I’m in Vaduz, Liechtenstein on a whim. When I was 15, I spent about an hour here, mostly for a quick look and to get a passport stamp. It was one of those places where I could say I had been, but not really seen. Somehow, that didn’t feel right. I had no basis for forming an opinion about Liechtenstein or its capital.
Vaduz, the capital of Liechtenstein
The country of Liechtenstein is headed by His Serene Highness Hans Adam II von und zu Liechtenstein, who resides in the fairy-tale 12th century castle, Schloss Vaduz, perched on a hill above the capital. Special talents of the tiny country’s 32, 000 inhabitants: making money – billions of it every year.
As I amble along Städtle, Vaduz’ diminutive main street, I spot several large torches. Their bright, warm lights draw me in to a small plaza – Kunsthausplatz, where Café Nexus beckons with laughter, music and lively Liechtensteiners. The men look handsome in tailored suits and the women wear pretty sandals and jewelery. It’s obvious – though not in a flashy way – that this is a wealthy town. They seem very social; a table meant for two is easily shared by four times as many, sitting close and easy. There’s something relaxed, almost Mediterranean about the atmosphere.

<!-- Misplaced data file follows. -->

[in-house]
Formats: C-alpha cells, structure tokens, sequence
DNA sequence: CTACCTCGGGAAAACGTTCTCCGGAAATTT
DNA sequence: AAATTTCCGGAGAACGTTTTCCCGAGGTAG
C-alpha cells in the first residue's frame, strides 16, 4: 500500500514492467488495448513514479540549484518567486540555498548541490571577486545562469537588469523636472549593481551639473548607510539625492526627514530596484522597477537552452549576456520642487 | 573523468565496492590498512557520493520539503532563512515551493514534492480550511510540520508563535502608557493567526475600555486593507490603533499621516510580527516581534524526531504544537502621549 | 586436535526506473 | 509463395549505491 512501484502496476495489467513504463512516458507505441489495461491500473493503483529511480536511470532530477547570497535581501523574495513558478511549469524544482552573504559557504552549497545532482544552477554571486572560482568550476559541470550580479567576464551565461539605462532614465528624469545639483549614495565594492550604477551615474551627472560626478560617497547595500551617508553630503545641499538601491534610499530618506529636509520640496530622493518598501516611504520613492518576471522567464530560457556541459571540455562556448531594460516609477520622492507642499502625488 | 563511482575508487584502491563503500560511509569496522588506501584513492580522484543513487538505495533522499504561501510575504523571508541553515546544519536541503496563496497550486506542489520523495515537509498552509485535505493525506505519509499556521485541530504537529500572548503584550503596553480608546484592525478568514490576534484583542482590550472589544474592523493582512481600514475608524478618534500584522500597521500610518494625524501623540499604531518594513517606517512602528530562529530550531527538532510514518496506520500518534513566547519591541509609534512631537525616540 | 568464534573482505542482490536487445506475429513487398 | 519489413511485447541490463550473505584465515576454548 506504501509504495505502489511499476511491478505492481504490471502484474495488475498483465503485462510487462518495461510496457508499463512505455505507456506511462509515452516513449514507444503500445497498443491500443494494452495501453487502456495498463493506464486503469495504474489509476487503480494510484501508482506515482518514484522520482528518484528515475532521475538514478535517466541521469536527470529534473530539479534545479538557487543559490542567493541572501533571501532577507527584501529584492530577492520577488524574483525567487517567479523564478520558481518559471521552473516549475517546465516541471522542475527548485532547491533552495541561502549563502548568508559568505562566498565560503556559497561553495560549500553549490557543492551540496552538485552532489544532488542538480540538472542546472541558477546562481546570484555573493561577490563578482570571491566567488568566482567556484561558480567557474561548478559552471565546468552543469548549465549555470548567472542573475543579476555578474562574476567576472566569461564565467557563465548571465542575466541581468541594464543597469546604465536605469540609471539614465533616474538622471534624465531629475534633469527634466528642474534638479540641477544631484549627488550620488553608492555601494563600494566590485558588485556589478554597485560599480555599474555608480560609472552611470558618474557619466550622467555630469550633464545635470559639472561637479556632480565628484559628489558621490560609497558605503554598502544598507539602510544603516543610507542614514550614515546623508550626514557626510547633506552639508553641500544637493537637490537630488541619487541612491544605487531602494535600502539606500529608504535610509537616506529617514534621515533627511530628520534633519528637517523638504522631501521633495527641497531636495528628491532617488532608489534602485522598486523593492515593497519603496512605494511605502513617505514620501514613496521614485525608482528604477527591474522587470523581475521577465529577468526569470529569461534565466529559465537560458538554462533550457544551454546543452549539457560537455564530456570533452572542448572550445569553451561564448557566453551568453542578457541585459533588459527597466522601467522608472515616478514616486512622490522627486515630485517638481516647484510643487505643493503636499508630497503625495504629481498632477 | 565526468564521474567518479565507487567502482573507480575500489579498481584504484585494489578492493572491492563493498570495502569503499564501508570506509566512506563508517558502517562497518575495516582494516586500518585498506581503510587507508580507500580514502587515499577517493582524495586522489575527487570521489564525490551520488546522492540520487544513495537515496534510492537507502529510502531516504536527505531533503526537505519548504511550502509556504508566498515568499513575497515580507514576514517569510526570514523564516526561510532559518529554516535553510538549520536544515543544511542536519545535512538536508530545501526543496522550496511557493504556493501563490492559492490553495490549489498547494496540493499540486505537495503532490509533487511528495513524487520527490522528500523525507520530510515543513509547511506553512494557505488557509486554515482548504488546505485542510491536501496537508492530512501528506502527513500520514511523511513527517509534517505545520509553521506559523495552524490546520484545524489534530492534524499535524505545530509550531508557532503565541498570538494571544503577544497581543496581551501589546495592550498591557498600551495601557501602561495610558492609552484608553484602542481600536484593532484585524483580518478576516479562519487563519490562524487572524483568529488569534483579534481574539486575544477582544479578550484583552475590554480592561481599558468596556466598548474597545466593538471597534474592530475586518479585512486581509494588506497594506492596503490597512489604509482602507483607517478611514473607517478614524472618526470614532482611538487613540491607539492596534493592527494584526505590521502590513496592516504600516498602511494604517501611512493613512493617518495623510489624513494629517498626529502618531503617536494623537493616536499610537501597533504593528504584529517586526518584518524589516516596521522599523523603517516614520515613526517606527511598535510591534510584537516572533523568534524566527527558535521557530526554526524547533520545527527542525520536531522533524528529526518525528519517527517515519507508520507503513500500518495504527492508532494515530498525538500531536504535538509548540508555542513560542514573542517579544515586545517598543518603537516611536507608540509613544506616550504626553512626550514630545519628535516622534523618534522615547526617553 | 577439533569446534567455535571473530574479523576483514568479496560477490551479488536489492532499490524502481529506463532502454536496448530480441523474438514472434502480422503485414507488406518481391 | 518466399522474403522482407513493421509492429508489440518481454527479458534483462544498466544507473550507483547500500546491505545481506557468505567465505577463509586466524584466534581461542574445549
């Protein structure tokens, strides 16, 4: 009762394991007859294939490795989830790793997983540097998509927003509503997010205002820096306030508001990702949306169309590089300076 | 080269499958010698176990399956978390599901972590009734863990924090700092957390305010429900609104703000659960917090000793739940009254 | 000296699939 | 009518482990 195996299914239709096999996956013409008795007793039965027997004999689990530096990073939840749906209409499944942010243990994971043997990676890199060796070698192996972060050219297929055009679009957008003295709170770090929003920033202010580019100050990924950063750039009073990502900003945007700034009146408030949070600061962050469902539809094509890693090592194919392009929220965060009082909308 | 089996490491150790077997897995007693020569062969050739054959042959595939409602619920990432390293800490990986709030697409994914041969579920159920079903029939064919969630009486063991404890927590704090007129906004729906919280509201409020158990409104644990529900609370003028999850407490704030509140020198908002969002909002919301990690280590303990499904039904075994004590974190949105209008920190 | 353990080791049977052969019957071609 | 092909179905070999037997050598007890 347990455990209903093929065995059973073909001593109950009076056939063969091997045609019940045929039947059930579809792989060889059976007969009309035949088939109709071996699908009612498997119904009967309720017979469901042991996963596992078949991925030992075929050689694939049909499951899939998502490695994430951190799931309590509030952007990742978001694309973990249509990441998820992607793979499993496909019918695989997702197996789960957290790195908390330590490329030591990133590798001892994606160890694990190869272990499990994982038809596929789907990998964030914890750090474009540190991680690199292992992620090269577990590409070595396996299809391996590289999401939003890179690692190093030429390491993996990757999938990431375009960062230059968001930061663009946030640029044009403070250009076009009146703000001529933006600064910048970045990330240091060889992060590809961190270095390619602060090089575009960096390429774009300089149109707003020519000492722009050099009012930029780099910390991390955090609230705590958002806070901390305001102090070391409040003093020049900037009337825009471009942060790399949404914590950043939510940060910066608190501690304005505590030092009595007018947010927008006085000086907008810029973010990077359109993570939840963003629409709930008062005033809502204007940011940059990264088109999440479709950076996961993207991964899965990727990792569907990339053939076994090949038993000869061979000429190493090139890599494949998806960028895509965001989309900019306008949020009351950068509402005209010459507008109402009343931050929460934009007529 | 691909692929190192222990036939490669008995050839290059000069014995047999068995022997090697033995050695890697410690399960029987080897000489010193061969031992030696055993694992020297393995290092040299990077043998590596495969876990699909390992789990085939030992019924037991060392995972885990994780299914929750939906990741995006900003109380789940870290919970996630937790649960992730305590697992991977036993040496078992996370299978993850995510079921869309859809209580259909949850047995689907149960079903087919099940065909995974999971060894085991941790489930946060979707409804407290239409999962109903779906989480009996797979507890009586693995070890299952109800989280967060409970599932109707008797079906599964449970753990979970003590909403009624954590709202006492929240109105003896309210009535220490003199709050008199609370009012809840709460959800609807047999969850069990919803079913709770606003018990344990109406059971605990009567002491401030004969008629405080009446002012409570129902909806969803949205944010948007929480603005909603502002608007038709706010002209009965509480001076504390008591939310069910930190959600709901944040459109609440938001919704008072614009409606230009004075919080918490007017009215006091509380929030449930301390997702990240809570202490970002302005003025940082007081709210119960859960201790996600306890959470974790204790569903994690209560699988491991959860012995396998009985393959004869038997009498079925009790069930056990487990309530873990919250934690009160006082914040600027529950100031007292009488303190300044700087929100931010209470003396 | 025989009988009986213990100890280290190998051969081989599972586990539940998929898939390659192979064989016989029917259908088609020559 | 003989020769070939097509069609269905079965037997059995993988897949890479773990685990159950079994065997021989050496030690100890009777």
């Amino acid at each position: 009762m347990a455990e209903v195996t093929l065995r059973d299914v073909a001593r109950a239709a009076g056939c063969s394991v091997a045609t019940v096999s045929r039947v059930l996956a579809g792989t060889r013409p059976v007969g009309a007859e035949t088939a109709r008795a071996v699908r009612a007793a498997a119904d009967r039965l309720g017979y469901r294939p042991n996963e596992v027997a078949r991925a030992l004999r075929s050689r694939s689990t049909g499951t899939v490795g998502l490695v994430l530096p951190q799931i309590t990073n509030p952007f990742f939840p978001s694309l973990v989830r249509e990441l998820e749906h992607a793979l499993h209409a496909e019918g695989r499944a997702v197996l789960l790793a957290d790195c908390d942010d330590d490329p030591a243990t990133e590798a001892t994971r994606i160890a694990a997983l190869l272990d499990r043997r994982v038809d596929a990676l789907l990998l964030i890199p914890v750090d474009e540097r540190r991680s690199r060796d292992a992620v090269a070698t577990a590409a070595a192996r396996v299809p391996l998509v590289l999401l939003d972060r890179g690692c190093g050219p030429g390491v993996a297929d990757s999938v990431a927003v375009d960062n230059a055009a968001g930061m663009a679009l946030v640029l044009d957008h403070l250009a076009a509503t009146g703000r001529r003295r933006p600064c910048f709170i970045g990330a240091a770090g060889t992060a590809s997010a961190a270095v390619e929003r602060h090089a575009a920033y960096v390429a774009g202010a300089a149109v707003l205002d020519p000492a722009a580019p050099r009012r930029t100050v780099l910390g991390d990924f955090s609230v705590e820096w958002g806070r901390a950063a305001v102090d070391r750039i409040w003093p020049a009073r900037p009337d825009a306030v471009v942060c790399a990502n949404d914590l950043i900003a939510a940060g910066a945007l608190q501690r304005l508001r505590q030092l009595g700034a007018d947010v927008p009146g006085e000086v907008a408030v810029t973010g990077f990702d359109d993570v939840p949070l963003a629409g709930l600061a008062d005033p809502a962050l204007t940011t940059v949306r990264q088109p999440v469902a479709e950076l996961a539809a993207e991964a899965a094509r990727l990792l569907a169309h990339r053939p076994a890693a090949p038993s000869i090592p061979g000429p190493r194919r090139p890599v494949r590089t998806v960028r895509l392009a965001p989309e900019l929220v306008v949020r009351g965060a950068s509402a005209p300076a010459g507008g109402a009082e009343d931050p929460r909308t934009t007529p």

Next to Café Nexus is a chic outdoor bar with sleek black leather sofas and matching footrests. One man has his feet up, jacket off, tie loosened. With documents in hand, he has a laptop, a mobile phone and a frothy glass of beer in front of him. On the next sofa, two women have their heads close together and beers in hand. They seem to be discussing a spreadsheet; business, but no stress.
On the hill above, Schloss Vaduz looks a little spooky, lit up against the evening sky. The castle is not open to the public, but photos reveal a rustic and comfortable, rather than ostentatious, home.
Strolling along the river early next morning, I pass a fabulous, old, wooden covered bridge – for walking, biking and horse riding only. As I cross, the wooden floorboards squeak ever so slightly. Every few metres, vents offer glimpses of the River Rhine flowing beneath. About halfway through, a white metal sign announces I’m now on the borderline; Liechtenstein is to the left and Switzerland to the right. Childishly, I hop across the border a few times: Now I’m in Switzerland, now in Liechtenstein.
Later, I discuss the bridge with some recently arrived Australians I met at a terrace café along Städtle. One man and three women, none of them are under 70. They laugh, tell frisky jokes and are obviously having a good time. I suggest they go see the covered bridge, and wouldn’t it be romantic to kiss on the border line. They immediately agree, giggle mischievously and set off for the Rhine.
Visitors to Vaduz typically stay for an hour, if that. They get the obligatory passport stamp (for sale at the tourist office) and have a quick look around. Most don’t venture further into the interior and conclude Liechtenstein is a slightly dull destination.
I disagree. Vaduz is an agreeable little capital with a stunning location and kind, cheerful people. And who am I to blame a country for focusing on what they do best, even if in this case, it’s making money.
Written by Anne-Sophie Redisch for EuropeUpClose.com